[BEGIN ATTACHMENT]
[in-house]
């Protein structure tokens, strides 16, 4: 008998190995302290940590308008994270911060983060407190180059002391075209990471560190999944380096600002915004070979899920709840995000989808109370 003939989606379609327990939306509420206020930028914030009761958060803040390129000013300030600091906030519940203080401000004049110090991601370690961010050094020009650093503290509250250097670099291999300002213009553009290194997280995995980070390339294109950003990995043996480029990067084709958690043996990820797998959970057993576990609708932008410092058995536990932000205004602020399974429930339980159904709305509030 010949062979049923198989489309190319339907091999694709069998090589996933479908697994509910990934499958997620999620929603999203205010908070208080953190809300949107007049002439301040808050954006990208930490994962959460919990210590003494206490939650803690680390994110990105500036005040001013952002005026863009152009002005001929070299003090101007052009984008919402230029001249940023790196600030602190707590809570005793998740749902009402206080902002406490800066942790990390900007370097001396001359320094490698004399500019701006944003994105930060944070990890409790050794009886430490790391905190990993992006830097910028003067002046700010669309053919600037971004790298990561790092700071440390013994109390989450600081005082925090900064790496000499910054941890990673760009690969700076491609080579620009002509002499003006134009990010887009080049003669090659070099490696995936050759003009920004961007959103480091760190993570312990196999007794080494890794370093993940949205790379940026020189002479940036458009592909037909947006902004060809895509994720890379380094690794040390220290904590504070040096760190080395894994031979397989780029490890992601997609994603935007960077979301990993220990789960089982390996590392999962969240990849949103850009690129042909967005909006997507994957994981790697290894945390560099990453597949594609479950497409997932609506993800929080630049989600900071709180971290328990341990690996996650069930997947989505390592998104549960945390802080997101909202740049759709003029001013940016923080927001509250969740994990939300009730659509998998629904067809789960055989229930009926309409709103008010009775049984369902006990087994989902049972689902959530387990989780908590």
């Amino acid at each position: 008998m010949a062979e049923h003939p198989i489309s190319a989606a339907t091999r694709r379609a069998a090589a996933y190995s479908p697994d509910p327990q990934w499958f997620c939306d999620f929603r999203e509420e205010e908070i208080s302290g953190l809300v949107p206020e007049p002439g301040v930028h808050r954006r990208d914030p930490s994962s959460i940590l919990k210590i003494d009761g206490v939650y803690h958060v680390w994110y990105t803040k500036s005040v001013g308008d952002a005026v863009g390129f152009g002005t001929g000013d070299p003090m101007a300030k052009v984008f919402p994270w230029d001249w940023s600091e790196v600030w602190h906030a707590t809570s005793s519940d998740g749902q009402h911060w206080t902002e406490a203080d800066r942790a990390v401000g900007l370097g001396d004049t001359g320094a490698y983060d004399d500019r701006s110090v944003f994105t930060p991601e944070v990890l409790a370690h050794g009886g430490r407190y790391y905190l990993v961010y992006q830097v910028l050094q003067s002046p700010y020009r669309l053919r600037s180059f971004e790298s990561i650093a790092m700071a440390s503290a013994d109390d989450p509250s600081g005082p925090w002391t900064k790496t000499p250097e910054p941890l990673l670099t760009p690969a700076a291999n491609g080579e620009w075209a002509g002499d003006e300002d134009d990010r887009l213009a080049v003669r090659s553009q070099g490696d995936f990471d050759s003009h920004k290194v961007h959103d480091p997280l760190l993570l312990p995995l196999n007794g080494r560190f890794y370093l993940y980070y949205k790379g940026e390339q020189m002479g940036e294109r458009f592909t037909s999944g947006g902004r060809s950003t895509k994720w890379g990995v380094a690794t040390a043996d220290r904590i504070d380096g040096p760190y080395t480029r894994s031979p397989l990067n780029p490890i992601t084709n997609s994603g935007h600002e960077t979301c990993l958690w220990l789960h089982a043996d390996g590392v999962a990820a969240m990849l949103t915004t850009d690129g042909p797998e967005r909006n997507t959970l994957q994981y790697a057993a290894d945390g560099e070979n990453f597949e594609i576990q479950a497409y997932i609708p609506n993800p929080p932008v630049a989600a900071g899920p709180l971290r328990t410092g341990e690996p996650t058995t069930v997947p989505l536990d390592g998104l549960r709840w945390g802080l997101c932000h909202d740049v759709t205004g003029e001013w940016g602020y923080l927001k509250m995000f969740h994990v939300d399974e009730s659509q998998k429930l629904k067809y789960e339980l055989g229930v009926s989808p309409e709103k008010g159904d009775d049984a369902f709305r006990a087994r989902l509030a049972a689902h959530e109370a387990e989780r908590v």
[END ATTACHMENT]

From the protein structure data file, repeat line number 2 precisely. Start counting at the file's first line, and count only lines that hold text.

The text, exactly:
């Protein structure tokens, strides 16, 4: 008998190995302290940590308008994270911060983060407190180059002391075209990471560190999944380096600002915004070979899920709840995000989808109370 003939989606379609327990939306509420206020930028914030009761958060803040390129000013300030600091906030519940203080401000004049110090991601370690961010050094020009650093503290509250250097670099291999300002213009553009290194997280995995980070390339294109950003990995043996480029990067084709958690043996990820797998959970057993576990609708932008410092058995536990932000205004602020399974429930339980159904709305509030 010949062979049923198989489309190319339907091999694709069998090589996933479908697994509910990934499958997620999620929603999203205010908070208080953190809300949107007049002439301040808050954006990208930490994962959460919990210590003494206490939650803690680390994110990105500036005040001013952002005026863009152009002005001929070299003090101007052009984008919402230029001249940023790196600030602190707590809570005793998740749902009402206080902002406490800066942790990390900007370097001396001359320094490698004399500019701006944003994105930060944070990890409790050794009886430490790391905190990993992006830097910028003067002046700010669309053919600037971004790298990561790092700071440390013994109390989450600081005082925090900064790496000499910054941890990673760009690969700076491609080579620009002509002499003006134009990010887009080049003669090659070099490696995936050759003009920004961007959103480091760190993570312990196999007794080494890794370093993940949205790379940026020189002479940036458009592909037909947006902004060809895509994720890379380094690794040390220290904590504070040096760190080395894994031979397989780029490890992601997609994603935007960077979301990993220990789960089982390996590392999962969240990849949103850009690129042909967005909006997507994957994981790697290894945390560099990453597949594609479950497409997932609506993800929080630049989600900071709180971290328990341990690996996650069930997947989505390592998104549960945390802080997101909202740049759709003029001013940016923080927001509250969740994990939300009730659509998998629904067809789960055989229930009926309409709103008010009775049984369902006990087994989902049972689902959530387990989780908590």